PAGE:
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By Madeline Hanscom ‘22
  • Department of Global Development
  • Food

As Community Food Systems minors, students engage with community-based organizations to gain rich, hands-on experiences in the food system. This narrative is a reflection of Madeline Hanscom’s practicum experience with Seed to Supper. 

The purpose of the Seed to Supper practicum is to facilitate a discussion with Master Gardeners about the social injustices embedded in the food system. Throughout the year-long Seed to Supper practicum, students learn how to address this topic and effectively engage individuals in a facilitatory learning experience. At the end of the year, students open a dialogue with Master Gardeners from throughout New York State to discuss how these injustices impact people of different demographics. Additionally, students emphasize that Master Gardeners play a crucial role in helping to mitigate the effects of such injustices by conveying how educational community gardening practices can help individuals reclaim their right to nutritious and accessible food in a budget-friendly way. 

This was the “big day.” Today, I was presenting the final presentation for the Seed to Supper program. My palms were sweaty and my mouth was dry with anticipation. I sat in the stained lounge-style camp chair that I’d owned since freshman year of college. My laptop laid across from me poised atop the windowsill, the warm sun keeping my features from dissolving into my Zoom background. If I needed to ground myself throughout the presentation, I could glance over my laptop at the lone 10-foot-tall tree that sat across the road.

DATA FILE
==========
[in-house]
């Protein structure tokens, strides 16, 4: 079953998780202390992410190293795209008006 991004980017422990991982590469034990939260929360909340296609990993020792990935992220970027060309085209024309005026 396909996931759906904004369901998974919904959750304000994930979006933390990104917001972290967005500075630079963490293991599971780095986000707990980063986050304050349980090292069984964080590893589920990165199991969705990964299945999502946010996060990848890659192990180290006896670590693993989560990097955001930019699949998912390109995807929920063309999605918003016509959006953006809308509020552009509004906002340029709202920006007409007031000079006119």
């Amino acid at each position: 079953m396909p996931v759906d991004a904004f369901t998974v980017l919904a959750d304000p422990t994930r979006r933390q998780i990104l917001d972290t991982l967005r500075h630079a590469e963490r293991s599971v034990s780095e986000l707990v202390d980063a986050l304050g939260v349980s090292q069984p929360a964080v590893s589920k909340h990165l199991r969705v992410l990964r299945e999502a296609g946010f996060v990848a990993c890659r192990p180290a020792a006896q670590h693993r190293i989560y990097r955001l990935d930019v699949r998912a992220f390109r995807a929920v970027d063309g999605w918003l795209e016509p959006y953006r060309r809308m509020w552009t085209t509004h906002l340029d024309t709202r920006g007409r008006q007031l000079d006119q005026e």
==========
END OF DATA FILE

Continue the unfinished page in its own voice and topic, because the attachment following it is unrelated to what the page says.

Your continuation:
I intently watched the participant count on Zoom climb through double and triple digits. Somewhere on the other side of Ithaca, my co-presenter Alyssa was doing the same. Outside of the pandemic, I would usually be nervous presenting to over 120 Master Gardeners, most of whom were at least twice my age. I thought that would be different if those Master Gardeners were all packed into my 13 inch computer screen. It wasn’t.

My face glowed a deep shade of pink as I began by introducing myself, talking with my hands even though they weren’t in frame. All was well as I turned on “autopilot,” passionately talking about how community gardens can help combat food deserts and food swamps, and how social identities can greatly contribute to the hardships that people face. In the midst of the audience’s silence, the nervous feeling melted, and my eyes drifted away from the participant count. My empty apartment was filled only with the sound of my voice and the musings of the birds that live deep inside the well-groomed hedge that grows below my window. 

Alyssa and I had practiced this presentation countless times and it was going just about as well as we could have imagined, when I suddenly heard the rumblings of a rogue unmuted microphone. Naturally, I assumed that someone had joined the Zoom meeting late for personal reasons, and didn’t know how to mute themselves. Next thing I know, an empty black window with “My iPhone” comes to the forefront of my computer screen, outlined in yellow, and a lady’s voice erupts: “Why do we need to know this if we’re just gardening? I need to know how to plant my plants, and grow them. Why does some social identity matter if we’re gardening?”

There I sat in my three year old camp chair, staring out the window just above my webcam, subtly panicking, while 122 other Master Gardeners actively waited for my response. As I scoured the Zoom screen, I could even see the panic in Alyssa’s eyes. 

It was a fair question.